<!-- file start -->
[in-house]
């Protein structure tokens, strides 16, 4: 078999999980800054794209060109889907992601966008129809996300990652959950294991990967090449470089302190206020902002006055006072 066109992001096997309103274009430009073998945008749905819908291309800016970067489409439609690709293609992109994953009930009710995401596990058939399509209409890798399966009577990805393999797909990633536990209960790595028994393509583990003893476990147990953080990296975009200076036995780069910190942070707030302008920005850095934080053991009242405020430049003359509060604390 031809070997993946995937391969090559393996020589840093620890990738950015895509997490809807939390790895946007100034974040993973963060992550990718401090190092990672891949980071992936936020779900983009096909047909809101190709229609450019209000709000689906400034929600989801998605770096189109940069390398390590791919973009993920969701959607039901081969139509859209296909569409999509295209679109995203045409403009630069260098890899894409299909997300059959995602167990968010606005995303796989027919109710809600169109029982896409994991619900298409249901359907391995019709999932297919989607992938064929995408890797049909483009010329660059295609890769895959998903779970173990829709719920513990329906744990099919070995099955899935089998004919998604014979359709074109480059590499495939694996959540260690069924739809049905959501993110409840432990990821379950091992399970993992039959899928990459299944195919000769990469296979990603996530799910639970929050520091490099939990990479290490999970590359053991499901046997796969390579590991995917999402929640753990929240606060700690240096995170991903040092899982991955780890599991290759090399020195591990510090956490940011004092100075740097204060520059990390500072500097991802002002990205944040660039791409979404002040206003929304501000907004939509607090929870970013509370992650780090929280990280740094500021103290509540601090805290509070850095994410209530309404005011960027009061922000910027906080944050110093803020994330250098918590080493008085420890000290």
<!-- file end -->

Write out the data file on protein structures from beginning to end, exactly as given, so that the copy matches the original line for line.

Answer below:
[in-house]
């Protein structure tokens, strides 16, 4: 078999999980800054794209060109889907992601966008129809996300990652959950294991990967090449470089302190206020902002006055006072 066109992001096997309103274009430009073998945008749905819908291309800016970067489409439609690709293609992109994953009930009710995401596990058939399509209409890798399966009577990805393999797909990633536990209960790595028994393509583990003893476990147990953080990296975009200076036995780069910190942070707030302008920005850095934080053991009242405020430049003359509060604390 031809070997993946995937391969090559393996020589840093620890990738950015895509997490809807939390790895946007100034974040993973963060992550990718401090190092990672891949980071992936936020779900983009096909047909809101190709229609450019209000709000689906400034929600989801998605770096189109940069390398390590791919973009993920969701959607039901081969139509859209296909569409999509295209679109995203045409403009630069260098890899894409299909997300059959995602167990968010606005995303796989027919109710809600169109029982896409994991619900298409249901359907391995019709999932297919989607992938064929995408890797049909483009010329660059295609890769895959998903779970173990829709719920513990329906744990099919070995099955899935089998004919998604014979359709074109480059590499495939694996959540260690069924739809049905959501993110409840432990990821379950091992399970993992039959899928990459299944195919000769990469296979990603996530799910639970929050520091490099939990990479290490999970590359053991499901046997796969390579590991995917999402929640753990929240606060700690240096995170991903040092899982991955780890599991290759090399020195591990510090956490940011004092100075740097204060520059990390500072500097991802002002990205944040660039791409979404002040206003929304501000907004939509607090929870970013509370992650780090929280990280740094500021103290509540601090805290509070850095994410209530309404005011960027009061922000910027906080944050110093803020994330250098918590080493008085420890000290």